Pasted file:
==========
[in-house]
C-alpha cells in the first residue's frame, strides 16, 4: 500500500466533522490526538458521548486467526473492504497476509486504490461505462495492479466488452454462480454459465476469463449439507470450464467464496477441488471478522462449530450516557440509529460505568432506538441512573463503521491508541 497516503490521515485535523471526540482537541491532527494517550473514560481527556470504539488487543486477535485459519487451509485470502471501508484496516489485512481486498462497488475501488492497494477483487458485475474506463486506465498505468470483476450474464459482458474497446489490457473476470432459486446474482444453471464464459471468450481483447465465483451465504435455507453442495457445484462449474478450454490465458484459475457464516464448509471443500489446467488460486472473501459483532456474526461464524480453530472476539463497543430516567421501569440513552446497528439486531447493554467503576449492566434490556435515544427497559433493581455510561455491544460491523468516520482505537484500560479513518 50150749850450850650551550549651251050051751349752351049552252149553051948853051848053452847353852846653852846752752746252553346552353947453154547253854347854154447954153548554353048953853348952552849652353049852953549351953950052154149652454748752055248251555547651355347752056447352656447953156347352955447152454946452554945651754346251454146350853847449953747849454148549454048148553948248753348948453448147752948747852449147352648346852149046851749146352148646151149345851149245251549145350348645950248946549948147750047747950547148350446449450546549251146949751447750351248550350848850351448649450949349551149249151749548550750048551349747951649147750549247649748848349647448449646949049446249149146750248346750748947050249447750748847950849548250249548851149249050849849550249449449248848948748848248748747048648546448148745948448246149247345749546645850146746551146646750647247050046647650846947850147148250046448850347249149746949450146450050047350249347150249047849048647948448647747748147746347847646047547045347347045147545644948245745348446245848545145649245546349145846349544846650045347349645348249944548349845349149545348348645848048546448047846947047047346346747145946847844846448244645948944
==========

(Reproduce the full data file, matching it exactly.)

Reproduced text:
[in-house]
C-alpha cells in the first residue's frame, strides 16, 4: 500500500466533522490526538458521548486467526473492504497476509486504490461505462495492479466488452454462480454459465476469463449439507470450464467464496477441488471478522462449530450516557440509529460505568432506538441512573463503521491508541 497516503490521515485535523471526540482537541491532527494517550473514560481527556470504539488487543486477535485459519487451509485470502471501508484496516489485512481486498462497488475501488492497494477483487458485475474506463486506465498505468470483476450474464459482458474497446489490457473476470432459486446474482444453471464464459471468450481483447465465483451465504435455507453442495457445484462449474478450454490465458484459475457464516464448509471443500489446467488460486472473501459483532456474526461464524480453530472476539463497543430516567421501569440513552446497528439486531447493554467503576449492566434490556435515544427497559433493581455510561455491544460491523468516520482505537484500560479513518 50150749850450850650551550549651251050051751349752351049552252149553051948853051848053452847353852846653852846752752746252553346552353947453154547253854347854154447954153548554353048953853348952552849652353049852953549351953950052154149652454748752055248251555547651355347752056447352656447953156347352955447152454946452554945651754346251454146350853847449953747849454148549454048148553948248753348948453448147752948747852449147352648346852149046851749146352148646151149345851149245251549145350348645950248946549948147750047747950547148350446449450546549251146949751447750351248550350848850351448649450949349551149249151749548550750048551349747951649147750549247649748848349647448449646949049446249149146750248346750748947050249447750748847950849548250249548851149249050849849550249449449248848948748848248748747048648546448148745948448246149247345749546645850146746551146646750647247050046647650846947850147148250046448850347249149746949450146450050047350249347150249047849048647948448647747748147746347847646047547045347347045147545644948245745348446245848545145649245546349145846349544846650045347349645348249944548349845349149545348348645848048546448047846947047047346346747145946847844846448244645948944